The Tier 2 Targeted Intervention, like the Complete Package Intervention, will be conducted in small groups, delivered in addition to general class instruction, and led by research personnel. It will be delivered at the same levels of frequency and duration as the Complete Package Intervention. While the activities at each grade level will be selected from the Complete Package Intervention, the Tier 2 Targeted Intervention will focus on students' specific areas of weakness. Therefore, intervention content will differ across small groups of students.
Research Design and Methods: Four schools will be randomly assigned to immediate implementation of response to intervention models in kindergarten or to delayed implementation in the beginning of first grade. In addition, grade levels within schools will be randomly assigned to receive either the Complete Package Intervention or the Tier 2 Targeted Intervention.
Control Condition: Children will receive either the Complete Package Intervention or the Tier 2 Targeted Intervention. In addition, the study will include historical comparison groups of students in grades 1 through 4 within all participating schools to determine the relationships between past instruction, student achievement, individual student growth, and special education placement.
Key Measures: A range of standardized, norm-referenced, and progress monitoring measures of language, spelling, and reading will be given. In addition, data related to fidelity of intervention implementation will be collected.
Data Analytic Strategy: Quantitative data analysis techniques and approaches, including analysis of covariance, hierarchical linear modeling, and moderator analyses, will be utilized to assess changes and model growth in reading and language over time and to determine predictor variables that are correlated with treatment outcomes.
O'Connor, R.E., and Fuchs, L.S. (2013). Responsiveness to Intervention in the Elementary Grades: Implications for Early Childhood Education. In V. Buysee, and E. Peisner-Feinberg (Eds.), Handbook of Response to Intervention in Early Childhood (pp. 41–56). New York: Guilford Press.
O'Connor, R.E., and Sanchez, V. (2011). Issues in Assessment for Intervention in Implementation of Responsiveness to Intervention. In T. Scruggs, and M. Mastropieri (Eds.), Advances in Learning and Behavioral Disabilities: Assessment and Intervention, Vol 24 (pp. 149–170). UK: Emerald Group Publishing.
O'Connor, R.E., and Sanchez, V. (2011). Responsiveness to Intervention Models for Reducing Reading Difficulties and Identifying Learning Disability. In J.M. Kauffman, and D.P. Hallahan (Eds.), Handbook of Special Education (pp. 123–133). Oxford, England: Routledge.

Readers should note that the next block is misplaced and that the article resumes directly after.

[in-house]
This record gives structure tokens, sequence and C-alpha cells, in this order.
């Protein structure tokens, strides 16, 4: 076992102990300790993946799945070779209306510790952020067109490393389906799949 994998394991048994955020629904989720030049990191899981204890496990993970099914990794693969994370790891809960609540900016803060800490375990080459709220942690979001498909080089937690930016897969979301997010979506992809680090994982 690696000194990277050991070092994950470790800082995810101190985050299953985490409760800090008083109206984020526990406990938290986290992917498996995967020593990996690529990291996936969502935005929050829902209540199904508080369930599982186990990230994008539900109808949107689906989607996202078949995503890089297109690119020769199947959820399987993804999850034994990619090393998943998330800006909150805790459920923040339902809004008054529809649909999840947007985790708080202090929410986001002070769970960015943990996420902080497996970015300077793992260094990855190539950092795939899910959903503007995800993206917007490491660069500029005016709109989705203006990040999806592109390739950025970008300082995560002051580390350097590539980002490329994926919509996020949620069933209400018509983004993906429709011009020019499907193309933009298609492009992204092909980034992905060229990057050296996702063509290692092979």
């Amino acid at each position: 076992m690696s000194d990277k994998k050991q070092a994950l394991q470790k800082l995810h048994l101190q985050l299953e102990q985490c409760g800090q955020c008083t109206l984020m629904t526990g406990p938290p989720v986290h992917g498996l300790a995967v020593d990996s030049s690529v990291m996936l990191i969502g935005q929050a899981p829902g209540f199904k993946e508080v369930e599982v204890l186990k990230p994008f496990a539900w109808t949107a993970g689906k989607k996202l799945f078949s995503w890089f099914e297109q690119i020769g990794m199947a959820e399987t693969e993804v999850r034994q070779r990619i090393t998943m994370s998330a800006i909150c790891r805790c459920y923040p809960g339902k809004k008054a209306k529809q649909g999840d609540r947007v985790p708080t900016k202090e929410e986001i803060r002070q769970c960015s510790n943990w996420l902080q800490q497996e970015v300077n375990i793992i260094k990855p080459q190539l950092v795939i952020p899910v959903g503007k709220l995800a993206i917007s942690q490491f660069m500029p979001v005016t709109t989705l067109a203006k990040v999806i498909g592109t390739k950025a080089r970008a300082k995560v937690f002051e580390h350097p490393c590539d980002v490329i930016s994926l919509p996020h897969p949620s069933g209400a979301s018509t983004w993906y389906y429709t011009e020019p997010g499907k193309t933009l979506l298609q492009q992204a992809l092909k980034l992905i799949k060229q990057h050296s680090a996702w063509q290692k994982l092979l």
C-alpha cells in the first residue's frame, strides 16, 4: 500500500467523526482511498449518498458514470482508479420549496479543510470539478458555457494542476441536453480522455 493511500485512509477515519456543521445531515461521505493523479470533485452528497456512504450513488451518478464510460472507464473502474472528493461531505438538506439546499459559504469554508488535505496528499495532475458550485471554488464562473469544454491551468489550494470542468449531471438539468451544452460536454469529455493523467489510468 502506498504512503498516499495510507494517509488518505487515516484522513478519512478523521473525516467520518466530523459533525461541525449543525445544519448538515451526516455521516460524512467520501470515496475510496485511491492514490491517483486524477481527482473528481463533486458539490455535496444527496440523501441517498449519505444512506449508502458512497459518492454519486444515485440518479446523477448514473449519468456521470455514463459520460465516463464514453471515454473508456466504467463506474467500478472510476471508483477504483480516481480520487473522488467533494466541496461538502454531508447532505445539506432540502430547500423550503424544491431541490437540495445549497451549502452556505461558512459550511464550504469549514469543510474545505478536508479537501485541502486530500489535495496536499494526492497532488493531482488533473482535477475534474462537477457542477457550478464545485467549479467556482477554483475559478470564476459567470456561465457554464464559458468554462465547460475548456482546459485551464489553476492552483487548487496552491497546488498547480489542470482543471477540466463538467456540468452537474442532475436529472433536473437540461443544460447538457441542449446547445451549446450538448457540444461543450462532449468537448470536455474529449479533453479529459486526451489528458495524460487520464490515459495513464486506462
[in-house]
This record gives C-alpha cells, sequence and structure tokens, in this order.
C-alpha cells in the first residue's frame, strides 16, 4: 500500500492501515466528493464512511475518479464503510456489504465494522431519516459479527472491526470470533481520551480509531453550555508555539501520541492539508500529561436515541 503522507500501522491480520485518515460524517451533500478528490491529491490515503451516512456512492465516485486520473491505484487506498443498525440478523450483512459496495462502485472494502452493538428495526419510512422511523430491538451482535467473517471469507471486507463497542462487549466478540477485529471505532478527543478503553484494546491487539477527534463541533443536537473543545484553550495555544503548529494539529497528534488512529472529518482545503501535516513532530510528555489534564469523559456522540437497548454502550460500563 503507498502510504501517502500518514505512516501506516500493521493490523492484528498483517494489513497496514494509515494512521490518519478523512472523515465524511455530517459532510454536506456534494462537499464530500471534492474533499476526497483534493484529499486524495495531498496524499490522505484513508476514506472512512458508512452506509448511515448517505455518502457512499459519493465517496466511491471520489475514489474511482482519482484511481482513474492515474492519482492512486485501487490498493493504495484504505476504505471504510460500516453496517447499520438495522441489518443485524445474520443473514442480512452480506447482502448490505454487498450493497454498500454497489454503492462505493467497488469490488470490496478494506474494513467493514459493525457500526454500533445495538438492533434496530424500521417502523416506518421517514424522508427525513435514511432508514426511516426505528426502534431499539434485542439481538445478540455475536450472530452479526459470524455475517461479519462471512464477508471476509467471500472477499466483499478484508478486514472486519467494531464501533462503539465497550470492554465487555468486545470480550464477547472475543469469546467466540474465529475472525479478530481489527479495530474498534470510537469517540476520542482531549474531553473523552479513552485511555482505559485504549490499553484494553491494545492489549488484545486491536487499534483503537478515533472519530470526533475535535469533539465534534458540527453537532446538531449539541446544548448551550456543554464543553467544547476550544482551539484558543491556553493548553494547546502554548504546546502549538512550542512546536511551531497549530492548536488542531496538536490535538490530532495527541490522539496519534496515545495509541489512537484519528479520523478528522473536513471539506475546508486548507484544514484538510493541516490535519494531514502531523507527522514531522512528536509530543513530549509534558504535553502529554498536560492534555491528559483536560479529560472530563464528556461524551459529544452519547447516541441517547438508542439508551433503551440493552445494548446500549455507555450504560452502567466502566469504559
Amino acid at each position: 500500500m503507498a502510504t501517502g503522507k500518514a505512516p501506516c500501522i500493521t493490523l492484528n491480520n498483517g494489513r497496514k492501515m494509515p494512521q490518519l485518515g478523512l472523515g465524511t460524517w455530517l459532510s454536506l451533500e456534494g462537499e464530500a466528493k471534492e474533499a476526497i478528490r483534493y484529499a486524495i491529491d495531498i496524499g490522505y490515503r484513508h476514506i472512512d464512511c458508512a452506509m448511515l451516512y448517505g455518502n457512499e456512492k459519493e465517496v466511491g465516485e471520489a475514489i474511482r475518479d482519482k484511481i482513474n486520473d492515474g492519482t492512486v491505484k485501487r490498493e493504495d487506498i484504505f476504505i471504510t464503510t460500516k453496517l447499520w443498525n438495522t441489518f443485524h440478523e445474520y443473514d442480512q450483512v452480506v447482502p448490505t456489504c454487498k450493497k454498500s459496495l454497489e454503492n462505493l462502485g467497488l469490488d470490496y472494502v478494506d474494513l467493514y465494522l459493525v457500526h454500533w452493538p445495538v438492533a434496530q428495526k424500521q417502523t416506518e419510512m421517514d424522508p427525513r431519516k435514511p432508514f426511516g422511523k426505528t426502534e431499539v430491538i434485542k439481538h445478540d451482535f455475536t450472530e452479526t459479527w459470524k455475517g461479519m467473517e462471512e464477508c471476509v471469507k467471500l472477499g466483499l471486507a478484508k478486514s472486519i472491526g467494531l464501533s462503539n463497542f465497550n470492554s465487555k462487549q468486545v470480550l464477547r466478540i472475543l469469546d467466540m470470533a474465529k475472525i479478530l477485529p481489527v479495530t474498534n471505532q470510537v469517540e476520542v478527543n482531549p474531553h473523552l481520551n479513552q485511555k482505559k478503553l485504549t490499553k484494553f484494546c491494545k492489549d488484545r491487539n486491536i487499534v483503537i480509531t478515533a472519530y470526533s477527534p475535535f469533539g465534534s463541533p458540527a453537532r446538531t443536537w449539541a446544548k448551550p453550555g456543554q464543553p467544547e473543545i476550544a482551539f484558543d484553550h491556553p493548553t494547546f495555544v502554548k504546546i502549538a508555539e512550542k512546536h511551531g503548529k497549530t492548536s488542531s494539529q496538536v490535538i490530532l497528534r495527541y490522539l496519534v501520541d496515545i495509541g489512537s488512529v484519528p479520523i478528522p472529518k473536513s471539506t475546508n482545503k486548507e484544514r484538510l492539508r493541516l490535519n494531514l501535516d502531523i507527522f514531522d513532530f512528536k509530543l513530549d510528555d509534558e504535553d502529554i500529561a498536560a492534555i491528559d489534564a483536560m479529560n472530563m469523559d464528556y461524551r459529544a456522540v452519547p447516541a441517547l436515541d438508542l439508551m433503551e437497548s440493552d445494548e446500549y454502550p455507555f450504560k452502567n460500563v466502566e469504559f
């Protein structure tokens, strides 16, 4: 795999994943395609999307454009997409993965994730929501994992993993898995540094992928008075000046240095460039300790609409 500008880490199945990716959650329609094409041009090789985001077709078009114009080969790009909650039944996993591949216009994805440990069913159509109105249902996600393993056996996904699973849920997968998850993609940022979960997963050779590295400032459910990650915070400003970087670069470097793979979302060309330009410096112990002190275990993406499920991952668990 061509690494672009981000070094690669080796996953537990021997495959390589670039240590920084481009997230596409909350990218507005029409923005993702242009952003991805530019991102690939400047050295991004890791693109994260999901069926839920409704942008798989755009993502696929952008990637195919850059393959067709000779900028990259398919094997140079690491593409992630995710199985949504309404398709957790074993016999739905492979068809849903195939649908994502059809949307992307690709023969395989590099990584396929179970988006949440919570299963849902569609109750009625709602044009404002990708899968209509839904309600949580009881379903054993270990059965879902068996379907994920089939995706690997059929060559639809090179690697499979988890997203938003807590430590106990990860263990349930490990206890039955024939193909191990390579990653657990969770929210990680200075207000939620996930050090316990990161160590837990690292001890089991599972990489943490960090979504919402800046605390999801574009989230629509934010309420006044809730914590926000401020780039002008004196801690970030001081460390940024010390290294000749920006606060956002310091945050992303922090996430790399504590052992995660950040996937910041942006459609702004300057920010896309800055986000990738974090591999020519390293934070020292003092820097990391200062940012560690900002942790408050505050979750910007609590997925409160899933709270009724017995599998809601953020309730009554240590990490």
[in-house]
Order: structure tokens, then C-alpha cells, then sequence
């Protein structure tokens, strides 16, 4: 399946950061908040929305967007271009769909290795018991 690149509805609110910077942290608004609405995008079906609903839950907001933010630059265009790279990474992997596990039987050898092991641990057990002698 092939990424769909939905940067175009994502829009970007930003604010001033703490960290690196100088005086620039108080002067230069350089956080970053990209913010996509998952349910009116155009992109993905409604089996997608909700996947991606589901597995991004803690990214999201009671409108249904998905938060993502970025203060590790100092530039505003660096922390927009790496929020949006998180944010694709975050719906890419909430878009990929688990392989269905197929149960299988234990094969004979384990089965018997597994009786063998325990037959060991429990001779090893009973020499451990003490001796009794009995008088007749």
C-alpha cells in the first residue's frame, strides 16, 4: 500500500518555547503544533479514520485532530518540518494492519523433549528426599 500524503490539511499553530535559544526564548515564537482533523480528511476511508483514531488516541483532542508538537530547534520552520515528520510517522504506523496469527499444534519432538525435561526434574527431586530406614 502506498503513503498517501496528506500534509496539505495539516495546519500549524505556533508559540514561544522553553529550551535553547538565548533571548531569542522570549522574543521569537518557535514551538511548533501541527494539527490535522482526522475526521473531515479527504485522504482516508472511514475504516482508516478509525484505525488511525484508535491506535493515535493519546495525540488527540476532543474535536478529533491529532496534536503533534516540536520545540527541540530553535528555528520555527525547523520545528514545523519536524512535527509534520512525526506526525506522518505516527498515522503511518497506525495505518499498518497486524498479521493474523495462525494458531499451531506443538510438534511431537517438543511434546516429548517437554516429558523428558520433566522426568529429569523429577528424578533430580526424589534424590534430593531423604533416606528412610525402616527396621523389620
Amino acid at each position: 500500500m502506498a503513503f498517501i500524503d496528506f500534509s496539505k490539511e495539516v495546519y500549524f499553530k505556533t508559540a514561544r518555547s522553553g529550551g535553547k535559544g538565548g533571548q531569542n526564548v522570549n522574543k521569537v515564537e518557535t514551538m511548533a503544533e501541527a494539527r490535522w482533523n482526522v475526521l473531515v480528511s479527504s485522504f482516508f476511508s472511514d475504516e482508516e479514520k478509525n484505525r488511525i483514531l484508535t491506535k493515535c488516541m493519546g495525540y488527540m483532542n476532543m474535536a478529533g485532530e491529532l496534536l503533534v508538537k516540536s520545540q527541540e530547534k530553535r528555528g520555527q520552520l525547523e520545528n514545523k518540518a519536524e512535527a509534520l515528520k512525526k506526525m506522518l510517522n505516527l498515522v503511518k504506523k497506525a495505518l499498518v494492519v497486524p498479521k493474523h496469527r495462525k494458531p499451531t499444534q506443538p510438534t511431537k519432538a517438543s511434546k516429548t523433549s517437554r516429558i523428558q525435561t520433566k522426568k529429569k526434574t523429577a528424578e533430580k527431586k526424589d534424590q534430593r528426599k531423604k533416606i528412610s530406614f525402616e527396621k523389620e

Journal article, monograph, or newsletter
Ayala, S., and O'Connor, R.E. (2013). The Effects of Video Self-Modeling on the Decoding Skills of Children at Risk for Reading Disabilities. Learning Disabilities Research and Practice, 28(3): 142–154. doi:10.1111/ldrp.12012
Beach, K.D., and O'Connor, R.E. (2014). Developing and strengthening reading fluency and comprehension of poor readers in elementary school: A focused review of research. Perspectives on Language and Literacy: 17–19.
Beach, K.D., and O'Connor, R.E. (2015). Early Response-to-Intervention Measures and Criteria as Predictors of Reading Disability in the Beginning of Third Grade. Journal of Learning Disabilities, 48(2): 196–223. doi:10.1177/0022219413495451
Linklater, D., O'Connor, R.E., and Palardy, G.P. (2009). Kindergarten Literacy Assessment of English Only and English Language Learner Students: An Examination of the Predictive Validity of Three Phonemic Awareness Measures. Journal of School Psychology, 47(6): 369–394. doi:10.1016/j.jsp.2009.08.001
O'Connor, R.E. (in press, 2017). Reading fluency and students with reading disabilities: How fast is fast enough to promote reading comprehension? Journal of Learning Disabilities, doi: 10.1177/0022219417691835
O'Connor, R.E., and Klingner, J.K. (2010). Poor Responders in RTI. Theory into Practice, 49(4): 297–304. doi:10.1080/00405841.2010.510758
O'Connor, R.E., Bocian, K., Beach, K., and Sanchez, T. (2014). Access to a Responsiveness to Intervention Model: Does Beginning Intervention in Kindergarten Matter?. Journal of Learning Disabilities, 47(4): 307–328. doi:10.1177/0022219412459354
O'Connor, R.E., Bocian, K.M., Sanchez, V., Beach, K.D., and Flynn, L.J. (2013). Special Education in a 4–Year Response to Intervention (RtI) Environment: Characteristics of Students With Learning Disability and Grade of Identification. Learning Disabilities Research and Practice, 28(3): 98–112. doi:10.1111/ldrp.12013
Sanchez, V. and O'Connor, R.E. (2015). Building Tier 3 Intervention for Long-Term Slow Growers in Grades 3–4: A Pilot Study. Learning Disabilities Research & Practice, 30(4): 171–181. doi:10.1111/ldrp.12085 Full text
Tran, L., Sanchez, T., Arellano, B., and Swanson, H.L. (2011). A Meta-Analysis of the RTI Literature for Children at Risk for Reading Disabilities. Journal of Learning Disabilities, 44(3): 283–295. doi:10.1177/0022219410378447